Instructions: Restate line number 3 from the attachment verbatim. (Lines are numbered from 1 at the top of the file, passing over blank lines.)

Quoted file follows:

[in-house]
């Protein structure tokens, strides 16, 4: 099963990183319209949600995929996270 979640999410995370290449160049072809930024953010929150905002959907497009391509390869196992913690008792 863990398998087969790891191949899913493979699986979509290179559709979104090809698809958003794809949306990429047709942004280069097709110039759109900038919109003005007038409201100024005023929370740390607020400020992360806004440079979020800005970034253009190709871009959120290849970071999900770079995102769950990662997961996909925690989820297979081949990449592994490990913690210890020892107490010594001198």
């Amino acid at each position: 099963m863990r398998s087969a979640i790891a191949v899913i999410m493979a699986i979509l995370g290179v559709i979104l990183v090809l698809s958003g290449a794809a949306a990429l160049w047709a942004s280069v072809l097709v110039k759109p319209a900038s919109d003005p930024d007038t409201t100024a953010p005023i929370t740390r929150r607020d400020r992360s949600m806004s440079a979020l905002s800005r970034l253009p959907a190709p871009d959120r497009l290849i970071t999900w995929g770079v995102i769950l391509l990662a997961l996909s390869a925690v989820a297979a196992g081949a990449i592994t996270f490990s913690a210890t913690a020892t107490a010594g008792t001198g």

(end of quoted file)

């Amino acid at each position: 099963m863990r398998s087969a979640i790891a191949v899913i999410m493979a699986i979509l995370g290179v559709i979104l990183v090809l698809s958003g290449a794809a949306a990429l160049w047709a942004s280069v072809l097709v110039k759109p319209a900038s919109d003005p930024d007038t409201t100024a953010p005023i929370t740390r929150r607020d400020r992360s949600m806004s440079a979020l905002s800005r970034l253009p959907a190709p871009d959120r497009l290849i970071t999900w995929g770079v995102i769950l391509l990662a997961l996909s390869a925690v989820a297979a196992g081949a990449i592994t996270f490990s913690a210890t913690a020892t107490a010594g008792t001198g």